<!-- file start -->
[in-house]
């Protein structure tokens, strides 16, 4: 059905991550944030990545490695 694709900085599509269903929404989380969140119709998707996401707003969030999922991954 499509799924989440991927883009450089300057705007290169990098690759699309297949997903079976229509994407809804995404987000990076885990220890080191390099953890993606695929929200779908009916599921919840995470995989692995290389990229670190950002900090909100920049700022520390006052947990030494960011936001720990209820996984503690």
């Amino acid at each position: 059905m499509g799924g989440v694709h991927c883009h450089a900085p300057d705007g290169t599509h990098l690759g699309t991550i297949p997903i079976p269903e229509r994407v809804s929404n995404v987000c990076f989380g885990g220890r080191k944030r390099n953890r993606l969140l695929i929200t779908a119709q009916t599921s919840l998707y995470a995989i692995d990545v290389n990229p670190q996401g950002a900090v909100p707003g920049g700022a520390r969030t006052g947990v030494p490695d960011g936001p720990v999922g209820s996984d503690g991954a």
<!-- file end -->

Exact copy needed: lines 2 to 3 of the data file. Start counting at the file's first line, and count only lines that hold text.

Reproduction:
């Protein structure tokens, strides 16, 4: 059905991550944030990545490695 694709900085599509269903929404989380969140119709998707996401707003969030999922991954 499509799924989440991927883009450089300057705007290169990098690759699309297949997903079976229509994407809804995404987000990076885990220890080191390099953890993606695929929200779908009916599921919840995470995989692995290389990229670190950002900090909100920049700022520390006052947990030494960011936001720990209820996984503690």
């Amino acid at each position: 059905m499509g799924g989440v694709h991927c883009h450089a900085p300057d705007g290169t599509h990098l690759g699309t991550i297949p997903i079976p269903e229509r994407v809804s929404n995404v987000c990076f989380g885990g220890r080191k944030r390099n953890r993606l969140l695929i929200t779908a119709q009916t599921s919840l998707y995470a995989i692995d990545v290389n990229p670190q996401g950002a900090v909100p707003g920049g700022a520390r969030t006052g947990v030494p490695d960011g936001p720990v999922g209820s996984d503690g991954a």